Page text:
Suppose the government sent everyone in the US a check for a billion dollars, or more picturesquely, a billon-dollar coin with Paul Volker’s head on it. Prices would rise to compensate. You couldn’t really use your billion dollars to buy any tangible product, like oil or wheat or cars. There are only so many Cadillacs; their prices would be bid up. The only thing a man could do with the money would be pay off existing debts.
They don’t have to send everyone a shiny new copper-nickel Volker, but to get inflation going the supply of money in circulation must somehow increase. It’s not enough to start the printing press or do another quantitative easing. The money does nothing if it’s printed up and then locked in the vault; it has to appear in people’s wallets, or in their bank accounts, or maybe in their investment portfolios as higher prices.
“Whose is this image and superscription?”
With a few strokes of the pen and a little postage, the Treasury could eliminate the burden of all mortgages, college loans, and credit card balances, along with the value of all existing bank balances, bonds, and most investments. You’d think lots of banks would collapse, as their outstanding loans were paid off in worthless dollars. In theory the stock market would soar, as would the price of gold and commodities. The price of bonds would collapse, in theory. I say “in theory” because who knows? The stock market might collapse; bonds might soar. That wouldn’t make any sense to me, but then lots of things don’t.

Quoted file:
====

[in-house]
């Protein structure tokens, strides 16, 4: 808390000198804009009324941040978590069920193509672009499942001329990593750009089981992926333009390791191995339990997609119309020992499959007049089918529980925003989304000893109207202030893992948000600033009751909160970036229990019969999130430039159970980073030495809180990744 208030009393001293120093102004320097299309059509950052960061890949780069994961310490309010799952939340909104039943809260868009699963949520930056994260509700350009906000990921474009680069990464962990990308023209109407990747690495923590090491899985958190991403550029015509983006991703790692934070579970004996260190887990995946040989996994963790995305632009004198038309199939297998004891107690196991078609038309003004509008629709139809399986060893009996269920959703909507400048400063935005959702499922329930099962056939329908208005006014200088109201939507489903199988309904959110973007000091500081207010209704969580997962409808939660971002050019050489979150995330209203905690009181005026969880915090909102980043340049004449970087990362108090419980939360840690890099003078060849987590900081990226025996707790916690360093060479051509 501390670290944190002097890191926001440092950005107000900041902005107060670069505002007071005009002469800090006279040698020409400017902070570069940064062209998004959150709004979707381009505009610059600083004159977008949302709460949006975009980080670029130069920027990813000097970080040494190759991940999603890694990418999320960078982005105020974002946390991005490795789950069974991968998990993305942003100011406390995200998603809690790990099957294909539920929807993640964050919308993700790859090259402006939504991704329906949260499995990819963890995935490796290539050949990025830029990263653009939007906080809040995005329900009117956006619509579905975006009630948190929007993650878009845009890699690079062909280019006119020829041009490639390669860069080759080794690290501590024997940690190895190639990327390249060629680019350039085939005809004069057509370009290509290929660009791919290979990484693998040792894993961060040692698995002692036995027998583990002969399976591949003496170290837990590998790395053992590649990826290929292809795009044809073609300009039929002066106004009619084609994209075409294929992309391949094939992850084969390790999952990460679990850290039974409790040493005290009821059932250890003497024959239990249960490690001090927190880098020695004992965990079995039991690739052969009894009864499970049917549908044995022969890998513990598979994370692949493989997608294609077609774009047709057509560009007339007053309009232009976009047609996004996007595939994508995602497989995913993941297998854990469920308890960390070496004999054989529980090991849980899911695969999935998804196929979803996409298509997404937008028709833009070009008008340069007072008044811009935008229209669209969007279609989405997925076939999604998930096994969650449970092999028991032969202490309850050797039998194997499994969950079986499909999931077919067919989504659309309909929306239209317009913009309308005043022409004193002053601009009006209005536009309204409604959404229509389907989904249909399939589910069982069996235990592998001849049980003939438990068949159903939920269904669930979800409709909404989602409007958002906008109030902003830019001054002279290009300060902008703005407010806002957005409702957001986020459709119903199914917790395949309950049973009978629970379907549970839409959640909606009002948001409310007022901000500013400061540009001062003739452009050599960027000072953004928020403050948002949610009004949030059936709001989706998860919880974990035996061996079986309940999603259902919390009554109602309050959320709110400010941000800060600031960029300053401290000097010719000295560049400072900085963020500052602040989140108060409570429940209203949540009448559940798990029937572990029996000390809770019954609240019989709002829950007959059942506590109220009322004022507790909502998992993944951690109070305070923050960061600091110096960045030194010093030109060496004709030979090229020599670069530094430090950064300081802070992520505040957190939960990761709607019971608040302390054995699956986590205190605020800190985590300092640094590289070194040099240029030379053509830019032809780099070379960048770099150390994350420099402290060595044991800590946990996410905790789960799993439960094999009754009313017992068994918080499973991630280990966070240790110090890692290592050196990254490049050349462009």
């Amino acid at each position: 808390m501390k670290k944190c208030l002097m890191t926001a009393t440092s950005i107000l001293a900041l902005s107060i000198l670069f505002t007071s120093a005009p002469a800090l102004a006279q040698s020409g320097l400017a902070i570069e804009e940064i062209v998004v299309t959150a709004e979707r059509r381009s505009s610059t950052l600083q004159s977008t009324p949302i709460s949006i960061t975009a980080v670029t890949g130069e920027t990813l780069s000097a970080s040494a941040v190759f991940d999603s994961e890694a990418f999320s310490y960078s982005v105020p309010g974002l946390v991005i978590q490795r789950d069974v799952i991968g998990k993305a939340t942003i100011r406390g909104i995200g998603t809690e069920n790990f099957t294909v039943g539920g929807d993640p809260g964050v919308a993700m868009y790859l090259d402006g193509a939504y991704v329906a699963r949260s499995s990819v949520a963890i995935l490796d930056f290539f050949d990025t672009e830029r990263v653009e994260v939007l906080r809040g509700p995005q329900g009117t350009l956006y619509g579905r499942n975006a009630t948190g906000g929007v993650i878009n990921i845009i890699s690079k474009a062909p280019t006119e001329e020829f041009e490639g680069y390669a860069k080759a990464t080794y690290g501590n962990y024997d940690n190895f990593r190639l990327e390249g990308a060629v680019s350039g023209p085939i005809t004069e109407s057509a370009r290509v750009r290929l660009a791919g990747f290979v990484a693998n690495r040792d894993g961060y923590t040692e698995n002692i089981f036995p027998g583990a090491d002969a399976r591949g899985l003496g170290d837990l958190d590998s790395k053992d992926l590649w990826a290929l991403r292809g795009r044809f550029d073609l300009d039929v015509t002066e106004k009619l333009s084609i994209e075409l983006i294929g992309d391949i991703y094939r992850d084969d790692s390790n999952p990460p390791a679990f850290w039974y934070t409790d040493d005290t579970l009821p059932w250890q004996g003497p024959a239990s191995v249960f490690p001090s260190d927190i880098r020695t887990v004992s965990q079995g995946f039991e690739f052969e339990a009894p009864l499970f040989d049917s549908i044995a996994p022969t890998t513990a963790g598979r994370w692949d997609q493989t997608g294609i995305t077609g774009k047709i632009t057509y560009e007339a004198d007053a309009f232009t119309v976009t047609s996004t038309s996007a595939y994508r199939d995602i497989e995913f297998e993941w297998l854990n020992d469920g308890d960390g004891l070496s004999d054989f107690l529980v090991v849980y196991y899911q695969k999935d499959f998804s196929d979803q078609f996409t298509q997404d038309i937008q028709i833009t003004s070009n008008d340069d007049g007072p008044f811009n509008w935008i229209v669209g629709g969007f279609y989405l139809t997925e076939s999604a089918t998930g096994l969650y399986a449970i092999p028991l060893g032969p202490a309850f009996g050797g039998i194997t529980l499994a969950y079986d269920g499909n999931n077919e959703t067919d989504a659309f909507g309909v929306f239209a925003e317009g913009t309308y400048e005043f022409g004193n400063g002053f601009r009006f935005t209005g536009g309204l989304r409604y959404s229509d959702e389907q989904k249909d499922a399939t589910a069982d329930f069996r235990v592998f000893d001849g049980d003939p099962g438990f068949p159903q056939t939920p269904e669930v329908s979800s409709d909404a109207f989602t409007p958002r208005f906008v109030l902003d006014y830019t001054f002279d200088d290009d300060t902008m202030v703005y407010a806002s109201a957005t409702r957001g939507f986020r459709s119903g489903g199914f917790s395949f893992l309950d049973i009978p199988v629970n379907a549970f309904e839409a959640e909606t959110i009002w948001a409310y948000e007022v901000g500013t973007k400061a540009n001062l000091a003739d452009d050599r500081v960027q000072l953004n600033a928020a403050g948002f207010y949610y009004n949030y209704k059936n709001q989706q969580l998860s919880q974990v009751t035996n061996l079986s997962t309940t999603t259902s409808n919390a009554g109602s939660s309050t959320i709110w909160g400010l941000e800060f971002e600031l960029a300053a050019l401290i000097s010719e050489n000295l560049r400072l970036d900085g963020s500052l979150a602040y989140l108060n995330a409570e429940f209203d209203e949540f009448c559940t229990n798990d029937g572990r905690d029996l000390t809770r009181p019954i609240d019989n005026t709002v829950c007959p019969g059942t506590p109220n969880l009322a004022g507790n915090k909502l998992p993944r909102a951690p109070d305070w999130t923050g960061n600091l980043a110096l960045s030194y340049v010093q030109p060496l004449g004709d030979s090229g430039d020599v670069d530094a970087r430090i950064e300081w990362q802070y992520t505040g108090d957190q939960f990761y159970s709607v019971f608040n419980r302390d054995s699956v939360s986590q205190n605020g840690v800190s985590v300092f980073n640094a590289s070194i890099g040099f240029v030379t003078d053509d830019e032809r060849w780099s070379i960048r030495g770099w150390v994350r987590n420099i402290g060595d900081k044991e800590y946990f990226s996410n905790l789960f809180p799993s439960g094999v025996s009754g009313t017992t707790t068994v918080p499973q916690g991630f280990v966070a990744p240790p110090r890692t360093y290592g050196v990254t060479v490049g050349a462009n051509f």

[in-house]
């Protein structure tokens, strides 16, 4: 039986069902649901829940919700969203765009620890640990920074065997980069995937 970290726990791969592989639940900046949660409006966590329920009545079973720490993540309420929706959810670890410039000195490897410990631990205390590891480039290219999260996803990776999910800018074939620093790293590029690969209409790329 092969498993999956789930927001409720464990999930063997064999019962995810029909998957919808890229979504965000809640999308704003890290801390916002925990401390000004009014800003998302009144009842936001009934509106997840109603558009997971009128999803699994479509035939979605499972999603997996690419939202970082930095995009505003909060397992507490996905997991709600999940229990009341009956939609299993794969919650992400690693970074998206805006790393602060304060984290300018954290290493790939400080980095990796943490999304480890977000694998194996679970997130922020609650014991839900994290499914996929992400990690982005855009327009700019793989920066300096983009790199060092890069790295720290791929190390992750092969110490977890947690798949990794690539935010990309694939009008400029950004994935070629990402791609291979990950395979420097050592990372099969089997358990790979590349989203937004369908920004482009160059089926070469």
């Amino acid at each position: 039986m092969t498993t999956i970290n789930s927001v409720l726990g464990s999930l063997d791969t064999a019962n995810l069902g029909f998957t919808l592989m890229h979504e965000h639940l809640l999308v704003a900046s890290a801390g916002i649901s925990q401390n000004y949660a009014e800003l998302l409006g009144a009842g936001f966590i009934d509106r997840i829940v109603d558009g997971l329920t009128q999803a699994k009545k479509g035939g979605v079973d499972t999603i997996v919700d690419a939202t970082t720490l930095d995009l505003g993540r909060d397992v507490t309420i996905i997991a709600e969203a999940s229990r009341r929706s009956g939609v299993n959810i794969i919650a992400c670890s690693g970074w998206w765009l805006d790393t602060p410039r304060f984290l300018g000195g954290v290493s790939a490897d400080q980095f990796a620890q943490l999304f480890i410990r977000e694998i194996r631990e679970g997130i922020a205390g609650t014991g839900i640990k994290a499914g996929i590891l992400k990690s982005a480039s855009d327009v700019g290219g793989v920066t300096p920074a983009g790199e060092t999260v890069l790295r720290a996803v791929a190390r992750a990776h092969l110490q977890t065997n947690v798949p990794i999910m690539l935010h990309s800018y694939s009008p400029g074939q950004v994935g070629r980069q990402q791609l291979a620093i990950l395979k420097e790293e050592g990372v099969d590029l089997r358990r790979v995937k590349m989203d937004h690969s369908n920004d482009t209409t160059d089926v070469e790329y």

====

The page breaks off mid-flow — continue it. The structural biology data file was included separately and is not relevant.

John Maynard Keynes says:
“If the Treasury were to fill old bottles with banknotes, bury them at suitable depths in disused coal mines which are then filled up to the surface with town rubbish, and leave it to private enterprise on well-tried principles of laissez faire to dig up the notes again (the right to do so being obtained, of course, by tendering for leases of the note-bearing territory), there need be no more unemployment and, with the help of the repercussions, the real income of the community, and its capital wealth also, would probably become a good deal greater than it actually is. It would, indeed, be more sensible to build houses and the like; but if there are political and practical difficulties in the way of this, the above would be better than nothing.” — The General Theory of Employment, Interest, and Money, by John Maynard Keynes, 1936
That’s clear and logical, and totally contradicted by recent experience. We even tried the more sensible approach of building houses. It was a catastrophe. So who knows? If sensible doesn’t work, maybe crazy is the way to go.
But I’m still not voting for Ron Paul.